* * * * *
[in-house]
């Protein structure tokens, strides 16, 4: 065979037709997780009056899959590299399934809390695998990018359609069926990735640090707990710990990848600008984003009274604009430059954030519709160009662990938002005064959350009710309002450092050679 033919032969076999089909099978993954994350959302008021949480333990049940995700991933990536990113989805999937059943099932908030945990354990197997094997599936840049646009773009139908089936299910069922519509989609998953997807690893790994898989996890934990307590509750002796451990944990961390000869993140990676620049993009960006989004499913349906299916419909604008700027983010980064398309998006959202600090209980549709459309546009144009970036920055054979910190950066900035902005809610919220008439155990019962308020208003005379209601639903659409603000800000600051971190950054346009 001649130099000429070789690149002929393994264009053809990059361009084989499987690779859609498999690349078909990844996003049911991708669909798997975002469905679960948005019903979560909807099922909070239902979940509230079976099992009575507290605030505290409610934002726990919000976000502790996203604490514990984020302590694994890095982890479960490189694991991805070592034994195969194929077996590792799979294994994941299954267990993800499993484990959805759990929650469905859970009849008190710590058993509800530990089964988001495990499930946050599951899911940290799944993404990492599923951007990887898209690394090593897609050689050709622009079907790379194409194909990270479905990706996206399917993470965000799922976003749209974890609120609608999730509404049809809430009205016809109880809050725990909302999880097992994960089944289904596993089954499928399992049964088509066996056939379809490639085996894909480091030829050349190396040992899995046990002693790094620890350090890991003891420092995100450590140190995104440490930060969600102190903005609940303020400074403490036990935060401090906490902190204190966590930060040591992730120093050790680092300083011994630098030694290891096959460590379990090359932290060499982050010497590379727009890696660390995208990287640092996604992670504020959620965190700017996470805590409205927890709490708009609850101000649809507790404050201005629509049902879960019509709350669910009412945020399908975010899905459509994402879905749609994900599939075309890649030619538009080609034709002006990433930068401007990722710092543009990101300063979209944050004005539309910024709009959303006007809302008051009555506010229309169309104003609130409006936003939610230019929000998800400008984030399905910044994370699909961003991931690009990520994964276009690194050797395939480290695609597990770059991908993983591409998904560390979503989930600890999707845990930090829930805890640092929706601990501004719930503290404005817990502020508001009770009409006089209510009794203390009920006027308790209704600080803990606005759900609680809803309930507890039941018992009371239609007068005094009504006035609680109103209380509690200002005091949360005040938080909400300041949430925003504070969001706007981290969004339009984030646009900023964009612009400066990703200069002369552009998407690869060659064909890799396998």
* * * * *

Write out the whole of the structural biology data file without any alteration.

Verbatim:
[in-house]
């Protein structure tokens, strides 16, 4: 065979037709997780009056899959590299399934809390695998990018359609069926990735640090707990710990990848600008984003009274604009430059954030519709160009662990938002005064959350009710309002450092050679 033919032969076999089909099978993954994350959302008021949480333990049940995700991933990536990113989805999937059943099932908030945990354990197997094997599936840049646009773009139908089936299910069922519509989609998953997807690893790994898989996890934990307590509750002796451990944990961390000869993140990676620049993009960006989004499913349906299916419909604008700027983010980064398309998006959202600090209980549709459309546009144009970036920055054979910190950066900035902005809610919220008439155990019962308020208003005379209601639903659409603000800000600051971190950054346009 001649130099000429070789690149002929393994264009053809990059361009084989499987690779859609498999690349078909990844996003049911991708669909798997975002469905679960948005019903979560909807099922909070239902979940509230079976099992009575507290605030505290409610934002726990919000976000502790996203604490514990984020302590694994890095982890479960490189694991991805070592034994195969194929077996590792799979294994994941299954267990993800499993484990959805759990929650469905859970009849008190710590058993509800530990089964988001495990499930946050599951899911940290799944993404990492599923951007990887898209690394090593897609050689050709622009079907790379194409194909990270479905990706996206399917993470965000799922976003749209974890609120609608999730509404049809809430009205016809109880809050725990909302999880097992994960089944289904596993089954499928399992049964088509066996056939379809490639085996894909480091030829050349190396040992899995046990002693790094620890350090890991003891420092995100450590140190995104440490930060969600102190903005609940303020400074403490036990935060401090906490902190204190966590930060040591992730120093050790680092300083011994630098030694290891096959460590379990090359932290060499982050010497590379727009890696660390995208990287640092996604992670504020959620965190700017996470805590409205927890709490708009609850101000649809507790404050201005629509049902879960019509709350669910009412945020399908975010899905459509994402879905749609994900599939075309890649030619538009080609034709002006990433930068401007990722710092543009990101300063979209944050004005539309910024709009959303006007809302008051009555506010229309169309104003609130409006936003939610230019929000998800400008984030399905910044994370699909961003991931690009990520994964276009690194050797395939480290695609597990770059991908993983591409998904560390979503989930600890999707845990930090829930805890640092929706601990501004719930503290404005817990502020508001009770009409006089209510009794203390009920006027308790209704600080803990606005759900609680809803309930507890039941018992009371239609007068005094009504006035609680109103209380509690200002005091949360005040938080909400300041949430925003504070969001706007981290969004339009984030646009900023964009612009400066990703200069002369552009998407690869060659064909890799396998």